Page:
“Yeah, except that exit doesn’t connect behind the mall, they changed it when they did the construction last year.”
“I think she’s right, babe, I’m pretty sure you can’t get to the mall from exit 35,” Lola said, turning the volume on the radio up to match her husband’s. Instantly: “Turn it down, I hate this song!”
Peter, through gritted teeth, said “I’ve taken Baird to the mall a dozen times in the last year alone, when will you women realize I know how to navigate a car!”
The roar of a siren suddenly matched the timbre and amplification of Mariah Carey’s “All I Want for Christmas is You.” Angrily, Peter stomped on the brakes—he’d been traveling a brisk 90 mph—and maneuvered his car to the side of the road.
From the backseat, Toddler Sheldon woke with a shriek and began clawing at her winter coat with one hand and scratching her chapped red cheeks with the other.
“Hi sweetie!” Serena twisted to reach the backseat and deftly unbuckled the child, removed her coat, and swept her on to her lap.
“Are you sure you should be doing that?” Leo questioned. Serena was usually the car seat safety stickler of the two.
“I’ll put her back in just a minute, it’s not like we’re moving,” she said to Leo, then to her daughter, “Look! It’s Elsa! Look at her pretty dress! Do you think Elsa ever gets itchy in her dress?”
Serena pulled some lotion out of her purse and, to her daughter’s disgust, applied it to the toddler’s red-hot face.
Toddler Sheldon was now screaming and kicking as Serena wrestled her back into her car seat.
“Leo!” Serena said impatiently, “She wants Elmo.”
“I hate Elmo,” Leo sighed, as he inserted a well-worn CD.
After struggling against her restraints and finding them firm, Toddler Sheldon sullenly accepted the offering of “A Sesame Street Christmas” and settled into perfunctory whining.
Serena offered Leo a stick of gum.
“Are we there yet?” Leo asked, with a grin.
“Yeah, Merry Christmas to you too,” Peter said curtly as he rolled up his window, then added, “jerk.”
Teenage laughter floated from the back. Impatient fingernails clicked to the right. Peter waited for the policeman to pull back on to the highway.
“We could just call it a night,” Lola said, her tone clearly indicating that if this family tradition were to be broken, it would be permanently noted on her mental list of Peter’s most horrible transgressions.
“Absolutely not,” Peter spit. “This visit to Santa has already cost us,” he glanced down at the ticket on the center console, “$175, so we are not going to miss it. Besides, I told Leo we’d meet him there.”
“Suit yourself,” Lola said, “But you should get off the next exit and get on Lake Shore Expressway, if you want to get there before morning.”
“We NEVER have snacks in the car!”
“She won’t get her feet out of MY foot-space, she’s leaning over completely into my seat!”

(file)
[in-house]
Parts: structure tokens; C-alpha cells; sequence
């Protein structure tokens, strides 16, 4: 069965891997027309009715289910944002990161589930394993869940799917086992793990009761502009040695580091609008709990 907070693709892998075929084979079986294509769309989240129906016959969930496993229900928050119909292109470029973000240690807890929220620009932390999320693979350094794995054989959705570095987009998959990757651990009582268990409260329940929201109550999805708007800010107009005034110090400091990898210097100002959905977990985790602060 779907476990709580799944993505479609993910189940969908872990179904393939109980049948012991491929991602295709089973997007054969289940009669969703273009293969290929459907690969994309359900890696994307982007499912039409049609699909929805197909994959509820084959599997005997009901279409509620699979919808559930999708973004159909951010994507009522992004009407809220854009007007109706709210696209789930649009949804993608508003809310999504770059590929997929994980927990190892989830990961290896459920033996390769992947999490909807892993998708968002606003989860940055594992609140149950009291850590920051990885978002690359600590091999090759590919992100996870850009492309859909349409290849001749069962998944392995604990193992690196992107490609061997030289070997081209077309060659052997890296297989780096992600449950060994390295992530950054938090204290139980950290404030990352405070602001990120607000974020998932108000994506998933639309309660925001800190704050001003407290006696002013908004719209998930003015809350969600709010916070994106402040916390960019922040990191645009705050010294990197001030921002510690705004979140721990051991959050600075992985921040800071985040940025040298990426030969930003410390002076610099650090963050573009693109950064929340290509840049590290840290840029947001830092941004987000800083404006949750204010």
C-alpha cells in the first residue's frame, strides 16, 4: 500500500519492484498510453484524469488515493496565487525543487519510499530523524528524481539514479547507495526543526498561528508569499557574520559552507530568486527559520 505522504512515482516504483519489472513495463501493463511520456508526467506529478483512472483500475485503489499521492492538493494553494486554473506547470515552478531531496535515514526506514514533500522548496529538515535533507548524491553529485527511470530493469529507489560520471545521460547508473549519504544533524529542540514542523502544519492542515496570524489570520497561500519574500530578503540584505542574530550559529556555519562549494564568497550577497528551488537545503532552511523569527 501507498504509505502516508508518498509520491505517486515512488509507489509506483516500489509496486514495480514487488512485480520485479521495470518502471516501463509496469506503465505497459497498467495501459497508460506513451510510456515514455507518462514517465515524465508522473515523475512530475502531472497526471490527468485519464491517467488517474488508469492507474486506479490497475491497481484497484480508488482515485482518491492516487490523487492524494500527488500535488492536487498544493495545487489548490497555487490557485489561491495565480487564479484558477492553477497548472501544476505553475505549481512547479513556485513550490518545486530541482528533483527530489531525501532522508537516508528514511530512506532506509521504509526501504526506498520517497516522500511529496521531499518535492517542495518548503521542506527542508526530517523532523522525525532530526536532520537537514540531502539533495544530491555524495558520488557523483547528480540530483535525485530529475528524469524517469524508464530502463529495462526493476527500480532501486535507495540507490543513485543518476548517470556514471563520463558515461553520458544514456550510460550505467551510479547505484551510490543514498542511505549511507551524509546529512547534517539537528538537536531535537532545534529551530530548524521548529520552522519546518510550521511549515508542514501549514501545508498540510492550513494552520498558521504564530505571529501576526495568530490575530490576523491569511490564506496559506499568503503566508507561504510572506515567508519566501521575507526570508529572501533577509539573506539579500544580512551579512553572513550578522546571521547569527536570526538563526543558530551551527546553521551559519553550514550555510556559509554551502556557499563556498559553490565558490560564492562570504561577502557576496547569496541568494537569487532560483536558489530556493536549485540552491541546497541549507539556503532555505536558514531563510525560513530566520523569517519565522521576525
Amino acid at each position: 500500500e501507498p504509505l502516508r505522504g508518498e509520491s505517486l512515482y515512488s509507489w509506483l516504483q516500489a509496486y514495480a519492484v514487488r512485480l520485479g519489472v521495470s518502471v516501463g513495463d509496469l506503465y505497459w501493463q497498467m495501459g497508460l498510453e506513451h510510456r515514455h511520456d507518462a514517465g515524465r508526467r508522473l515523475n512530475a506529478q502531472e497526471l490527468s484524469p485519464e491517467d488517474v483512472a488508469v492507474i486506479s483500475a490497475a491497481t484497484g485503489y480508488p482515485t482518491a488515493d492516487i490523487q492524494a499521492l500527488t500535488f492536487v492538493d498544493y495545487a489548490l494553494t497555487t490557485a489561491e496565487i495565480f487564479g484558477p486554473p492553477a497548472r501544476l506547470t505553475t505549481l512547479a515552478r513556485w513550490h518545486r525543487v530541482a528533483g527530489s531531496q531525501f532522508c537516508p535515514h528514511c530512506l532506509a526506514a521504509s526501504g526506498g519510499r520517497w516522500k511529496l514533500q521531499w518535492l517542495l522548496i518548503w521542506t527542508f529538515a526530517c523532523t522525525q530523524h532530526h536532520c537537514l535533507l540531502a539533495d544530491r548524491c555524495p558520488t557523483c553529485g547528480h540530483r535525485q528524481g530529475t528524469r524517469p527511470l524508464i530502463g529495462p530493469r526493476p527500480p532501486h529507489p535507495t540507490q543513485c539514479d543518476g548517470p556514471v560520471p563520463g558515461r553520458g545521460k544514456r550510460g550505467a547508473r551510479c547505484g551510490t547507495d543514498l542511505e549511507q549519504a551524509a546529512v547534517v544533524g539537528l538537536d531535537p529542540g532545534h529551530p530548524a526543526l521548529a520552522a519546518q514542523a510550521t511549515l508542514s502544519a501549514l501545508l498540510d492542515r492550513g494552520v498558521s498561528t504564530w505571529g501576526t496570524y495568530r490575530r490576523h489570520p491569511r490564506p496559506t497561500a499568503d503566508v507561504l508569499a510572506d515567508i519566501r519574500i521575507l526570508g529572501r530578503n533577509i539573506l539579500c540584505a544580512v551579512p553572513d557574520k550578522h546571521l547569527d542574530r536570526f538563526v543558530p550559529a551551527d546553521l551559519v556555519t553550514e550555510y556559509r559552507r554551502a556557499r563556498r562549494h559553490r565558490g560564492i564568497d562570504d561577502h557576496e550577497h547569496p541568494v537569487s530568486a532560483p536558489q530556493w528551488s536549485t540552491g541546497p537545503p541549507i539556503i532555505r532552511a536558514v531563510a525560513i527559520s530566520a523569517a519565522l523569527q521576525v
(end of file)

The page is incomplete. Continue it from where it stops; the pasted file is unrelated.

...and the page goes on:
“Can we PLEASE stop listening to Christmas music, I can’t stand it anymore! It’s just the same songs over and over and over, let’s just turn it off already!”
Peter accelerated onto the highway.
“Just be quiet, kids, you’re giving me a headache!” Lola hissed. She turned the volume dial back up and took a long drink of her Diet Pepsi.
“Mommy and Daddy are allowed to read.” Leo’s voice was measured but growing impatient. “This is a Christmas book; listen, you might like it!”
“DON’T READ!” yelled Toddler Sheldon.
Continuing as if she hadn’t heard, Serena lifted her copy of “A Christmas Carol” and resumed her oration.
“Men’s courses will foreshadow certain ends, to which, if persevered in, they must lead,” she read.
Leo looked lovingly at his wife. He had always appreciated her voice: level, calm, floating from her mouth like delicate flower petals on a spring breeze. The streetlights lit up her face, making her dark hair glow and her the tiny diamond studs twinkle on her ear lobes. The first gift he ever gave her. She wore them every December, all month long.
Just then, a gagging sound from the backseat interrupted Leo’s reverie. Serena jumped out of the car this time, snatched her vomit-covered baby boy from his buckles, and re-entered the car within seconds. Just in time for Baby Sheldon to vomit again, all over her sweater.
“Why is he doing that?” asked Leo, bewildered and unhelpful.
“I told you, he gets carsick! He always does this if we’re in the car for over an hour, every time I drive to your parents’ house, he throws up.”
“How could he be carsick!?” Leo nearly shouted, gesturing up at the Frozen billboard they still hadn’t passed. “We aren’t even MOVING!”
“MORE ELMO!” cried Toddler Sheldon.
Peter was sure Baird Street connected to the back of the mall parking lot.
Baird Street did not connect to the back of the mall parking lot.
No roads connected to the back of the mall parking lot, so the Haremans would have to get onto the frontage road by way of Main Street. Main Street, where a Christmas parade was still ongoing.